Since Hans Bühler went public, some of his former colleagues have decided to step forward as well. Former software engineer Jürg Spörndli confirmed that the company was visited frequently by NSA specialists and that on several occasions he was instructed by his manager to swap his crypto­graphic algorithm, for an alternative one (supposedly supplied by the NSA) that was clearly weaker [14]. This case shows great similarity with the deliberate weakening of the PX-1000.

The Swiss Federal Police investigated some of the allegations but said it was not able to find any proof. In February 2020 it was revealed that at the time of the Bühler affair, the company – Crypto AG – was jointly owned by the German BND and the American CIA, which means that Bühler and his dissident colleagues had been right all along. According to internal CIA and BND documents, the case of Hans Bühler – to them known by the cryptonym HYDRA – was the most damaging one in the history of Operation RUBICON — the secret purchase of Crypto AG (MINERVA). In fact it was one of the reasons for the German Government to back out of the joint venture in 1994 [12].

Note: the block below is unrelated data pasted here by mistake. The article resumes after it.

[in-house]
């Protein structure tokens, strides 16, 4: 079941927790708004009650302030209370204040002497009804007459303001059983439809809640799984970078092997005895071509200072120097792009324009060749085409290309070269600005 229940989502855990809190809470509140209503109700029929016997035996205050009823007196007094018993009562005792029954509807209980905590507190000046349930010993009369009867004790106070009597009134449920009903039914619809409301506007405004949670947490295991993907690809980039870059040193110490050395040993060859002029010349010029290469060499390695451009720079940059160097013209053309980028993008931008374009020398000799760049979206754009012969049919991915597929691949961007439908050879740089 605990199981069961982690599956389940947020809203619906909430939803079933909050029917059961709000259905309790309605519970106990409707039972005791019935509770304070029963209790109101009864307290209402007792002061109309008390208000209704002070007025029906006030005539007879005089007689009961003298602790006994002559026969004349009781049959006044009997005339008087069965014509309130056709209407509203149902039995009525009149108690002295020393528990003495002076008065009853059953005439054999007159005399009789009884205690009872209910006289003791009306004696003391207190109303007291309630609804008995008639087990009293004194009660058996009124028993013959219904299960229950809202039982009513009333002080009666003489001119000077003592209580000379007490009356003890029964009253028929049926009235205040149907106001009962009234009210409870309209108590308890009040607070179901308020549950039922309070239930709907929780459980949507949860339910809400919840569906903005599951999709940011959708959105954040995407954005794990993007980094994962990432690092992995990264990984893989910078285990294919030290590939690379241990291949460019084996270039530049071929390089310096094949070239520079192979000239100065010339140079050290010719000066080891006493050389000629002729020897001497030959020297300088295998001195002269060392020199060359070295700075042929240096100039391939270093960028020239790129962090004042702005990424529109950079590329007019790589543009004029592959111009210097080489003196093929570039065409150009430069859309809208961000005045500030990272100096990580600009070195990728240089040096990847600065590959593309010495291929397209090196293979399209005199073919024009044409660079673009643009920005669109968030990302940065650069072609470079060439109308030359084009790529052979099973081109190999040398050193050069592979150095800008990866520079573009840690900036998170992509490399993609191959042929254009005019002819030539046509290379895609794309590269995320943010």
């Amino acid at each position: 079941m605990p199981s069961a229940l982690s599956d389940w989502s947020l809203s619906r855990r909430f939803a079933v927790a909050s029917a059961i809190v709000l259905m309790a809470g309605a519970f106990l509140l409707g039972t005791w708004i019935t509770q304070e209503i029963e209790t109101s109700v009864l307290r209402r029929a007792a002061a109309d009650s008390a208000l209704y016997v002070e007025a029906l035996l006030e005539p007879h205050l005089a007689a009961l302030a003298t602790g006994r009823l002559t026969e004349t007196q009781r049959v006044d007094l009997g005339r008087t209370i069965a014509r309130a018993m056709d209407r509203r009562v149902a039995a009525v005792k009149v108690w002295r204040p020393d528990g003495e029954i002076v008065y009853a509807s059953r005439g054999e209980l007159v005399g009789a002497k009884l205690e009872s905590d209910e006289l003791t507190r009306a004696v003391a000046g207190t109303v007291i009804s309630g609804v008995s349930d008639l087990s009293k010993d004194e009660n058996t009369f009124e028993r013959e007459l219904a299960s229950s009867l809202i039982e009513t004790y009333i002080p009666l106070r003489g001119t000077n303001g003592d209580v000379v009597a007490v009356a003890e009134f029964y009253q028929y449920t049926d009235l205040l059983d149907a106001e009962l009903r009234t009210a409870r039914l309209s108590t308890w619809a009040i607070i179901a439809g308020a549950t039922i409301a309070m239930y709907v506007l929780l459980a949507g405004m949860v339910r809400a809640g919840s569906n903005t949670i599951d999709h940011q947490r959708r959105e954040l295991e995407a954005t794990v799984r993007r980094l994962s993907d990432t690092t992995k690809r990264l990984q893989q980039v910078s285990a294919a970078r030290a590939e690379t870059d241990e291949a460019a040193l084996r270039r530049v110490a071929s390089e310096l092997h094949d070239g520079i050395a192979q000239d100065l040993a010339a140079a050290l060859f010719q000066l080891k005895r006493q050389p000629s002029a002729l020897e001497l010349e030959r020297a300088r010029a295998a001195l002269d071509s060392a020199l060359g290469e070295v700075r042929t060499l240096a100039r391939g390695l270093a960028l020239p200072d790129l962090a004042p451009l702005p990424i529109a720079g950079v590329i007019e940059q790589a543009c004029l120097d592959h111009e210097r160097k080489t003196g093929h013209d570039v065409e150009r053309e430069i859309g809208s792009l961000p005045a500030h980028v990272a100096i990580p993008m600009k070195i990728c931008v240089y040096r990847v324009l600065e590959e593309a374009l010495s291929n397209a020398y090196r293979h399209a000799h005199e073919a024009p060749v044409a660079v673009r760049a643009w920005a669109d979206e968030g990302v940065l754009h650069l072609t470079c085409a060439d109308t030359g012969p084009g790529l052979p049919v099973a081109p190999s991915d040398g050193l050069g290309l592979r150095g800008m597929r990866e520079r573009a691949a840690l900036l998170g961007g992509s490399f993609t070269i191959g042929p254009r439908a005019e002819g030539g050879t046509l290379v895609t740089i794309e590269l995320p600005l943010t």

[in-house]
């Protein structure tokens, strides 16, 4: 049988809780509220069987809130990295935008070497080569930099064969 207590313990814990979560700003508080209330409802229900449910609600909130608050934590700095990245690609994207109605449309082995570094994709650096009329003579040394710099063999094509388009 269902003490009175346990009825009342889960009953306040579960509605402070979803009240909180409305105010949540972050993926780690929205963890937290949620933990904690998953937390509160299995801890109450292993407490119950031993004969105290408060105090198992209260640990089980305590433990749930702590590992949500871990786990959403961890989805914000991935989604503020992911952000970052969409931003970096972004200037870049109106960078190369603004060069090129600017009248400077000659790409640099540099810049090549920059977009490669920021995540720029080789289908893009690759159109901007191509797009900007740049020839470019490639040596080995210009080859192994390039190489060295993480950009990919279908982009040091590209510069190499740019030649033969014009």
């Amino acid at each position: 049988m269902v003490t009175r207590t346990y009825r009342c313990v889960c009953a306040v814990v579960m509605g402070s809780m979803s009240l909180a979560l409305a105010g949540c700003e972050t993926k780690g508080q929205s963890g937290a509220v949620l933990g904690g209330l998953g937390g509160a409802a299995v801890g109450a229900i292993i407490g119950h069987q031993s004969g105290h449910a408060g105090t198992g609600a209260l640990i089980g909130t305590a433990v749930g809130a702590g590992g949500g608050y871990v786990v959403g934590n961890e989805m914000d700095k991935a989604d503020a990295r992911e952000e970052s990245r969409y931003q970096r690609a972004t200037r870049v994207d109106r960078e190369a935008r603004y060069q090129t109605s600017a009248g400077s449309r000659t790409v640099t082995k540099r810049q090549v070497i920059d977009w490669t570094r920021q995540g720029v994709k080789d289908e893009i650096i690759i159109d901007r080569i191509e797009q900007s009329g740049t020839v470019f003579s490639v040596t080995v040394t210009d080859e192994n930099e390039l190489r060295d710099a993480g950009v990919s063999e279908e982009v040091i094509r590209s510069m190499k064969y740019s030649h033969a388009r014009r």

More about Hans Bühler

Operation THESAURUS / RUBICON
In February 2020, it was revealed that for a long time, Crypto AG had been owned jointly by the German Bundesnachrichtendienst (BND) and the American Central Intelligence Agency (CIA). In a secret project, that was internally known as Operation THESAURUS (later: RUBICON), the BND and CIA had been able to buy Crypto AG in June 1970. It gave the agencies the possibility to control Crypto AG's algorithms and – indirectly – its customers. It made the equipment that was used by governments all over the world – including some of their Western partners – readable to them.

 Operation RUBICON


The split   2018
In January 2018, it was announced that on 1 February 2018, the company would be split into two new companies that would handle the national and the inter national (Cyber) security business respectively [9]. The approximately 150 staff would be split evenly between the two companies: